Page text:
October 1, 1988 | MARTHA GROVES, Times Staff Writer
While a student in the late 1940s at Tokyo University, Seiji Tsutsumi enraged his capitalist father by demonstrating on behalf of left-wing causes. He paid a hefty price. When father Yasujiro died in 1964, he left the bulk of his real estate and transportation empire to Seiji's reportedly illegitimate half-brother Yoshiaki, whom Forbes magazine has identified as the world's richest man.
NEWS
June 29, 1990 | ALAN CITRON, TIMES STAFF WRITER
Seeking an expanded role in the global entertainment market, a consortium of Japanese corporations is poised to announce the formation of an international media company that will invest in everything from Hollywood movie production to sports programming. Media International Corp. will provide as much as $700 million in funding for an array of entertainment ventures by its fifth year of operation, company President Takao Yoshiki said.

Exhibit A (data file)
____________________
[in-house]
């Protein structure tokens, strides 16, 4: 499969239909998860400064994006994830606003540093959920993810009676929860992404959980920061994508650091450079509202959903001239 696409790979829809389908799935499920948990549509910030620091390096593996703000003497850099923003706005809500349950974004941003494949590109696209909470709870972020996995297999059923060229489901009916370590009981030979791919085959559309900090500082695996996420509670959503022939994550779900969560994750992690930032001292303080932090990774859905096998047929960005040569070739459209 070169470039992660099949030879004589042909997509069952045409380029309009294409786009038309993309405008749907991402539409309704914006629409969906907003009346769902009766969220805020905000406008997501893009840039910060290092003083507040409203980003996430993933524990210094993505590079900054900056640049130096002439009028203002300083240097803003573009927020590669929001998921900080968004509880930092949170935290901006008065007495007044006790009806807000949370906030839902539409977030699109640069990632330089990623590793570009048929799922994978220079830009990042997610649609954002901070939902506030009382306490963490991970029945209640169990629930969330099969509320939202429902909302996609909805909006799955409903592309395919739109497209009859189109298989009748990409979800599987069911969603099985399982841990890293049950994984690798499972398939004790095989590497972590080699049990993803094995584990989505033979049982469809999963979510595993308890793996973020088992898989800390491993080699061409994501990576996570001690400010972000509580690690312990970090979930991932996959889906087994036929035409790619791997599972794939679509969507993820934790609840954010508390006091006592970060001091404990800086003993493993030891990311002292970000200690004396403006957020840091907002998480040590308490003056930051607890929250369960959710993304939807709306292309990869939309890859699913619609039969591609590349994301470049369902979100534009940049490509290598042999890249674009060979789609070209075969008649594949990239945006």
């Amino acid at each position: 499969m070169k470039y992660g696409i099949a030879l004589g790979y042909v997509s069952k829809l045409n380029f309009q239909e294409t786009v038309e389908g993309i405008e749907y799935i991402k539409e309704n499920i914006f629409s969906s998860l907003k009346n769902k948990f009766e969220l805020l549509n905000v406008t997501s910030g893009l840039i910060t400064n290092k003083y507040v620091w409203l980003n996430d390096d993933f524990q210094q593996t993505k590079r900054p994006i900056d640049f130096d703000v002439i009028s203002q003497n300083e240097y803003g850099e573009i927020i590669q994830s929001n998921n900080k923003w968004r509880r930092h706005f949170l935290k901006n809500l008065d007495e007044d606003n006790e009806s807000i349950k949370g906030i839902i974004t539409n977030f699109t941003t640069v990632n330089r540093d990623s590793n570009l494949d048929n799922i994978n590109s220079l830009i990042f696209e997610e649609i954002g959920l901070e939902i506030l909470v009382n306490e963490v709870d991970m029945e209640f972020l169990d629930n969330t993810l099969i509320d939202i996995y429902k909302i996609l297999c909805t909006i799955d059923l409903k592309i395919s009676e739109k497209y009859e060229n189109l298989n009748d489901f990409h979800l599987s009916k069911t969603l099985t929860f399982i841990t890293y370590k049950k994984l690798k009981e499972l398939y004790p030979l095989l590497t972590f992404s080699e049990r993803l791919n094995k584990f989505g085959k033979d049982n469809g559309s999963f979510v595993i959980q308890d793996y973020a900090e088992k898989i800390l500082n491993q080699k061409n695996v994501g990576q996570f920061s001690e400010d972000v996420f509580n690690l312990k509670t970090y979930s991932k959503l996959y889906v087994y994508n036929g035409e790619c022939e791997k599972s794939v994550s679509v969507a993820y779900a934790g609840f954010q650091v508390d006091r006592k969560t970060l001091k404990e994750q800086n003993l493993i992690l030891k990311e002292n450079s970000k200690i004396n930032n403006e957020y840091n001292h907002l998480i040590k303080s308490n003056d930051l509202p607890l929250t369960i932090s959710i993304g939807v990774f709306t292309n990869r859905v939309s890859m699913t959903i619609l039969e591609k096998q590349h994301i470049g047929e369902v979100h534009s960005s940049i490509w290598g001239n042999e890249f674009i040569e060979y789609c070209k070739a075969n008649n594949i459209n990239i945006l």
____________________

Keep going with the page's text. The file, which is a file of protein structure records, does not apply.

ENTERTAINMENT
April 14, 1989 | ALEENE MacMINN, Arts and entertainment reports from The Times, national and international news services and the nation's press
Four Japanese organizations have contributed $1.4 million to underwrite six one-hour PBS programs on "Nature Perfected." The series, due on PBS in the fall of 1990, "will explore the old world and the new, shed light and information on a variety of cultures, and examine how gardens have epitomized humanity's place in the natural and universal order." The contributors: Seibu Saison Group, Sumitomo Bank Ltd., Suntory Corp. and the Japan Assn. for the International Garden and Greenery Exposition.
ENTERTAINMENT
April 12, 1989 | ALEENE MacMINN, Arts and entertainment reports from The Times, national and international news services and the nation's press